Saturday 15 July 2017

Personal protection

The extraordinary claim from Charles Moore that Laura Kuenssberg has been "given personal protection" by the BBC following online threats from Corbyn supporters is now being widely reported (everywhere from the Sun to the Independent, the Mirror to the Telegraph, the Mail to the UK Press Gazette, the Evening Standard to Metro, RT to the Herald, etc,), and a further BBC source has now been quoted reinforcing the story:
Laura is a well-known public figure and as such the BBC has a duty of care. The very nature of covering politics means sometimes you go to events with big crowds and there can be hostility. When situations arise that are deemed a threat, precautions are taken. 


  1. If Laura K has been threatened to the extent that her impartiality is compromised, then we must ask - is this an isolated incident, or is the practice of influence through intimidation evident elsewhere within the BBC?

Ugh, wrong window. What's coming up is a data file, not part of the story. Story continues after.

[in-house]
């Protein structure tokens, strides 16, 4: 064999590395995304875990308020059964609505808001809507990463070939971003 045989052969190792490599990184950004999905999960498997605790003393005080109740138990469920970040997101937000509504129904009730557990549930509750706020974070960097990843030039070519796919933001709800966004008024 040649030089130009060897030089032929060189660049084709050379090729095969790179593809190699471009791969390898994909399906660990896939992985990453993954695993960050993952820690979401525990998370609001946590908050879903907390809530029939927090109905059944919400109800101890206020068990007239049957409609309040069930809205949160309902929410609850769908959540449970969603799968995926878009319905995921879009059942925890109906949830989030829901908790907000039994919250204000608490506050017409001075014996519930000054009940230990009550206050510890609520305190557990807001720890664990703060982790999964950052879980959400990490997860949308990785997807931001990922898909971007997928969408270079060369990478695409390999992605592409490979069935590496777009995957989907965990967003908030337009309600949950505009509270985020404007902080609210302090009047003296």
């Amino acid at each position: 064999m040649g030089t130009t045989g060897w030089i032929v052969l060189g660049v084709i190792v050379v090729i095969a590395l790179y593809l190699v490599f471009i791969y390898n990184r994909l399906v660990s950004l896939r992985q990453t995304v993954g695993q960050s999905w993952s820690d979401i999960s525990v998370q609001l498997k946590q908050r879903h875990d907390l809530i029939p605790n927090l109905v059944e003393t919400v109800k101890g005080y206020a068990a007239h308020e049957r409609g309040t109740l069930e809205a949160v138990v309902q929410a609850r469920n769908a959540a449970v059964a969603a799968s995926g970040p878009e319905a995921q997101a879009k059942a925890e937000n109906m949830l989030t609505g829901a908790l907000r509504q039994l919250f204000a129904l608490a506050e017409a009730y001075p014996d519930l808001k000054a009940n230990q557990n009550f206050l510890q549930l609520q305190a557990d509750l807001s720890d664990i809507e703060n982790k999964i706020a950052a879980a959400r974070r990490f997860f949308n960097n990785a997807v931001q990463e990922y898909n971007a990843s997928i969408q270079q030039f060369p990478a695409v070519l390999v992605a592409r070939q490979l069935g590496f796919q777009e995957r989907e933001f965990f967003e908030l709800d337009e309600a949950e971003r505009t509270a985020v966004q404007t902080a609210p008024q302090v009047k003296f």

1. That's a fair point. If they know she has been compromised in doing her job as a journalist, it's malpractice to keep her in post.

    2. To:Anonymous. Er, what impartiality? Sisyphus

  2. If only the same precautions were extended to those facing a hate mob when attending, for example, Conservative Party Conferences. Or is that deemed the wrong type of hostility/threat?

  3. Just how many of these complaints have there been, and how many from the other side?

    Aside for that, I think that BBC Trust ruling against her was BS, and evidence of pro-Corbyn bias among Trustees.

  4. Has she been assigned the team Tony got when someone wrote a mean tweet in Europe, or a whole new one? They could start their own army.


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